Calendula

Updated on November 15, 2020

Scientific: Calendula officinalis [WikiPedia]

Composition: The active constituents in calendula are saponins, carotenoids, bitter principles, essential oils, sterols, flavonoids, mucilage and tocopherols. The fresh plant also contains salicylic acid which acts as an analgesic.

Appearance: This herb is known as pot marigold. The bright yellow, orange, or red-orange flowers of calendula are a familiar sight in gardens and landscape designs found all over the world. The small plant seldom exceeds 18 inches in height.

Parts Used: Flowers

Common Uses: Calendula is very commonly used in herbal medicine as a topical anti-inflammatory and antiseptic. Its soothing effect is due to its ability to scavenge free radicals (which are products of inflammation), preventing them from causing further inflammation, and to its ability to inhibit lymphocyte proliferation (a white blood cell associated with the immune system). Flavonoids and possibly terpenoids are believed to contribute to these effects. Calendula also is credited with an antiseptic effect, but this effect appears to be very weak and does not alone warrant its current use in humans as a mouthwash and dentifrice. Calendula is, however, a potent molluscicide, meaning that it is lethal to snails, slugs and flukes.

A less commonly known effect of calendula is its ability to heal and prevent gastric ulcers, due to its content of saponins. Calendula also delays gastric emptying and lowers blood sugar, effects that are of potential importance as veterinary and human medical practitioners become increasingly concerned about insulin resistance and its multiple adverse effects.

Alternatives and Adjuncts: For first-aid, combines well with Saint-Johns-wort. Increase effectiveness in antifungal applications, add bee balm, Oregon grape or licorice. Urinary and digestive tract inflammation, combine with corn silk, marshmallow or plantain.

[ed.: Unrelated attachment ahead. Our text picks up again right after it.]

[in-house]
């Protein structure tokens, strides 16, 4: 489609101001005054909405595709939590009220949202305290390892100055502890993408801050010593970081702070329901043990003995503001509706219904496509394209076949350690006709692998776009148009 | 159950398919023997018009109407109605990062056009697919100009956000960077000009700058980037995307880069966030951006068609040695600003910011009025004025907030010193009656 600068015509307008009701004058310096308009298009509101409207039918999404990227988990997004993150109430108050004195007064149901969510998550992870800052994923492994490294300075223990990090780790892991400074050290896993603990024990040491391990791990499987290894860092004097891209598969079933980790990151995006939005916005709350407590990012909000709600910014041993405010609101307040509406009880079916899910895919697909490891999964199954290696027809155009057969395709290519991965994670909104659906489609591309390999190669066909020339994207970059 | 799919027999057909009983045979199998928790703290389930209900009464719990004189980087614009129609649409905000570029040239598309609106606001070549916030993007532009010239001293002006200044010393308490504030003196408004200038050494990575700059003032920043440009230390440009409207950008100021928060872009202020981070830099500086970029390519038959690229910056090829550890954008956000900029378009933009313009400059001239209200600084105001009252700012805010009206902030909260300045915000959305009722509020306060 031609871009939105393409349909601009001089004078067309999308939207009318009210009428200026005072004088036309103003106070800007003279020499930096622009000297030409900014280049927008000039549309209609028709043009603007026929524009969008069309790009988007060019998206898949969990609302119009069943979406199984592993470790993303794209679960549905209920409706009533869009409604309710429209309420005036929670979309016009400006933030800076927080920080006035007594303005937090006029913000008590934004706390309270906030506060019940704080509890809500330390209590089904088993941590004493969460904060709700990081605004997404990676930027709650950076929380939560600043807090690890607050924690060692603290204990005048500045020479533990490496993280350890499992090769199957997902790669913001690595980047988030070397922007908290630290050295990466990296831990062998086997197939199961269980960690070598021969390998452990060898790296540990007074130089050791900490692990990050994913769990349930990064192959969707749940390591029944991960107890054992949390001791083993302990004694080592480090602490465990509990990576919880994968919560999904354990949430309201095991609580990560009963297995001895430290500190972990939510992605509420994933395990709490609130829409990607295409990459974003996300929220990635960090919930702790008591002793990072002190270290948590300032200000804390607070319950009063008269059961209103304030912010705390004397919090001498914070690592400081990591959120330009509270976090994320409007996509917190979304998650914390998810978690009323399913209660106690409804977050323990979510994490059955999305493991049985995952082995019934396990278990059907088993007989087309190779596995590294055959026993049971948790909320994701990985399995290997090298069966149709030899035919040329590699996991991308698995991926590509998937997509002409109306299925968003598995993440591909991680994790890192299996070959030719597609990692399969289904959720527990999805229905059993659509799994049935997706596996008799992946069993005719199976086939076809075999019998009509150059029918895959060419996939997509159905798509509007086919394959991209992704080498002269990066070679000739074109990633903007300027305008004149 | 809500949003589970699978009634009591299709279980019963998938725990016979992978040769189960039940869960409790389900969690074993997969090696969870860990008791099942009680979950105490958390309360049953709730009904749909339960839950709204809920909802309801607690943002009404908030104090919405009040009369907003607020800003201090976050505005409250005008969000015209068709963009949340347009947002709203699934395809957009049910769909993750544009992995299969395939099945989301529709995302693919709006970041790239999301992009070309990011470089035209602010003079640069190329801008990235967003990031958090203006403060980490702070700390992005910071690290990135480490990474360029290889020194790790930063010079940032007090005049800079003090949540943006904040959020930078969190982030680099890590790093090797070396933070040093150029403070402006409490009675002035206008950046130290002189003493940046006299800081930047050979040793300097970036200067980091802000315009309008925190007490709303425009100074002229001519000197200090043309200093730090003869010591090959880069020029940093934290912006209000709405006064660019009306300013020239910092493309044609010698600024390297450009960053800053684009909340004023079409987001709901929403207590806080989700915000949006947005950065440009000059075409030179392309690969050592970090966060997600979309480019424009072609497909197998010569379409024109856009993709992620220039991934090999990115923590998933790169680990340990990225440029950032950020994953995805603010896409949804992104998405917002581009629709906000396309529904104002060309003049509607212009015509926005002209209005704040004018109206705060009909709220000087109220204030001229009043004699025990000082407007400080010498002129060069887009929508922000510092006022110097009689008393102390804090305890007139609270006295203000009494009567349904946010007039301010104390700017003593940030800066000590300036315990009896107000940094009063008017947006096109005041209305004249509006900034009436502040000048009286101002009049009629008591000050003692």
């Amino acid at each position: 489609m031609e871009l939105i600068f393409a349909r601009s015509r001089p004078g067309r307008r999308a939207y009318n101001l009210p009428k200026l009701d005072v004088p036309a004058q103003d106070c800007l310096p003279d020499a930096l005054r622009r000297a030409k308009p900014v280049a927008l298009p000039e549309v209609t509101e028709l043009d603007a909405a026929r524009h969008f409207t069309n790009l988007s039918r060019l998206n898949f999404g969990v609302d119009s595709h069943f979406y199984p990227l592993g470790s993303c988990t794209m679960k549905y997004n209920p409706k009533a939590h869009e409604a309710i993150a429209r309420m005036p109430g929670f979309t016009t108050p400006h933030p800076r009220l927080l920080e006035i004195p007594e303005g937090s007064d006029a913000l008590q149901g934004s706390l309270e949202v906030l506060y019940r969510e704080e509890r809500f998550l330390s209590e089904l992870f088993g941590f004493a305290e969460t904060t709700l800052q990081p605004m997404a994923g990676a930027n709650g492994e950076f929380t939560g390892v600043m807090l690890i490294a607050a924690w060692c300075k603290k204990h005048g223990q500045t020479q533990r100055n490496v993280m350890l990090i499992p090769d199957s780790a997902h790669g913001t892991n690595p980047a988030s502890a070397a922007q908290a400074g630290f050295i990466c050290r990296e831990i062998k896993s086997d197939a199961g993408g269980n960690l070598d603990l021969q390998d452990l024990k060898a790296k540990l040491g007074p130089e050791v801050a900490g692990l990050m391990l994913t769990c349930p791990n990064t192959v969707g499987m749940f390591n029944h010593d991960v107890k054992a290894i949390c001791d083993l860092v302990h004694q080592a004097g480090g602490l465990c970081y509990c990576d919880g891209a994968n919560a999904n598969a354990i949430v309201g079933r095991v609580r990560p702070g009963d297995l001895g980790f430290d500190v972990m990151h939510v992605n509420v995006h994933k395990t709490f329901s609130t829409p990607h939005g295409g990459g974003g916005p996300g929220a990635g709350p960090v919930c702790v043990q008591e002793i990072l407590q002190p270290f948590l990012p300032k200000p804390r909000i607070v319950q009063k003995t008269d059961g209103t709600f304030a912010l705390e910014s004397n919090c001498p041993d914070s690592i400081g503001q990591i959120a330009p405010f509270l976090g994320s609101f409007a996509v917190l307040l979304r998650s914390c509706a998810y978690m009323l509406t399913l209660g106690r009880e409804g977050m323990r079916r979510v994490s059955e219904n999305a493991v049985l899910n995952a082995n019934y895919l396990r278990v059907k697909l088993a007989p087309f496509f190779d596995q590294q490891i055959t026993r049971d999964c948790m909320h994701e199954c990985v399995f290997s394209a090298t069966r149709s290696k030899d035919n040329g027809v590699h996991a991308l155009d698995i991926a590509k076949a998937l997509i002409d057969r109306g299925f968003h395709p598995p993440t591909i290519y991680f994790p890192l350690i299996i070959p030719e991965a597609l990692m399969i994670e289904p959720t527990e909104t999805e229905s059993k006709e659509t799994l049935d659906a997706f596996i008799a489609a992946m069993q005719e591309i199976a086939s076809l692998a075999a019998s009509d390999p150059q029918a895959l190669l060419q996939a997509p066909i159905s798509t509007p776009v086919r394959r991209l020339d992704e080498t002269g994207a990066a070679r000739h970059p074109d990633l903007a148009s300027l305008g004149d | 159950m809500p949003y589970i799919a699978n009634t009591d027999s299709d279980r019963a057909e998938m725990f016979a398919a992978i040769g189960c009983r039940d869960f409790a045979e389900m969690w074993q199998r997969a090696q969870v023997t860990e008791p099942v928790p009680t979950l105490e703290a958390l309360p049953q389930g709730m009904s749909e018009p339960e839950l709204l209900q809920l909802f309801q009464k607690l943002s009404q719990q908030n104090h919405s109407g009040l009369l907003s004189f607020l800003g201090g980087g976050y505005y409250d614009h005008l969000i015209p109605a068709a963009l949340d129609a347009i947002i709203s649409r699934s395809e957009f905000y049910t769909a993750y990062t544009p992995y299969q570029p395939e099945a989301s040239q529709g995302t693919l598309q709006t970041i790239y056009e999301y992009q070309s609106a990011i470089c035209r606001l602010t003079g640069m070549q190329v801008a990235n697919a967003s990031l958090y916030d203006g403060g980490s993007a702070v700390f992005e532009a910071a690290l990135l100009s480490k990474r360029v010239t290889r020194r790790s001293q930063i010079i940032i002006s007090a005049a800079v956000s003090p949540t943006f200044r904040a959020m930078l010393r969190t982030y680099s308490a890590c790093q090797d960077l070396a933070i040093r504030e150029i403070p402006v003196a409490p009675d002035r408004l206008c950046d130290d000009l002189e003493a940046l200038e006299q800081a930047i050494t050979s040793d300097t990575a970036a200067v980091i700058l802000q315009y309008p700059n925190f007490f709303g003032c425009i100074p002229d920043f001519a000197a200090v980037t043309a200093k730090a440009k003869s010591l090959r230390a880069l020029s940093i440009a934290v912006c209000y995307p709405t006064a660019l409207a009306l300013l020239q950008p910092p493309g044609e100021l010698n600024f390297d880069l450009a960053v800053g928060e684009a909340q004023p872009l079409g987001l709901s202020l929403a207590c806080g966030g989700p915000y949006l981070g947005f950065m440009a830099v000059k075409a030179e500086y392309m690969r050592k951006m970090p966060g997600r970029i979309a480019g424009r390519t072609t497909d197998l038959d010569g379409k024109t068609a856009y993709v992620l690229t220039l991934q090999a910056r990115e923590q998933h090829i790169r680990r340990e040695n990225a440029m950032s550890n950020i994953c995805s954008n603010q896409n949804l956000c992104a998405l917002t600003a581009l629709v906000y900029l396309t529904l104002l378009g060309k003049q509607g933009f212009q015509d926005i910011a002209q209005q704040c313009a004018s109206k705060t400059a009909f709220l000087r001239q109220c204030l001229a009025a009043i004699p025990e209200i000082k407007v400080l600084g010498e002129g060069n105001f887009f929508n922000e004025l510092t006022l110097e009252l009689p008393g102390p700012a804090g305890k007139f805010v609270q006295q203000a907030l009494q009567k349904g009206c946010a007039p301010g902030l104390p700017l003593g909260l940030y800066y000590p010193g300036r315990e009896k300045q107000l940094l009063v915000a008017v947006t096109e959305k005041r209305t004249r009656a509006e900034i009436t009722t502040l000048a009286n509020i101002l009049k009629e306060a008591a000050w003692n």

Topic Specific References:

  • Steve Marsden, DVM ND MSOM LAc DiplCH AHG, Shawn Messonnier, DVM and Cheryl Yuill, DVM, MSc, CVH [Ref]
  • Treat ear infections [Ref]
  • Soothing bath rinse [Ref]
  • Dental care for treating bleeding gums [Ref]
  • Herbal Remedies Info [Ref]
  • Anticandidal, antibacterial, cytotoxic and antioxidant activities of Calendula arvensis flowers. (PubMED) [Ref]
  • Therapeutic Usages of Calendula for Dogs [YourOldDog]
  • A systematic review of Calendula officinalis extract for wound healing [PubMED]
  • Phenotypic and molecular cytogenetic variability in calendula (Calendula officinalis L.) cultivars and mutant lines obtained via chemical mutagenesis [PubMED]
  • Antifatigue Activity and Exercise Performance of Phenolic-Rich Extracts from Calendula officinalis, Ribes nigrum, and Vaccinium myrtillus PubMED]

Used In:

PLEASE NOTE that herbal and other natural products can harm your animals – not all plants are safe and gentle! Do not attempt using any of the ingredients listed, or any other plant matter, without the guidance of a qualified herbalist.

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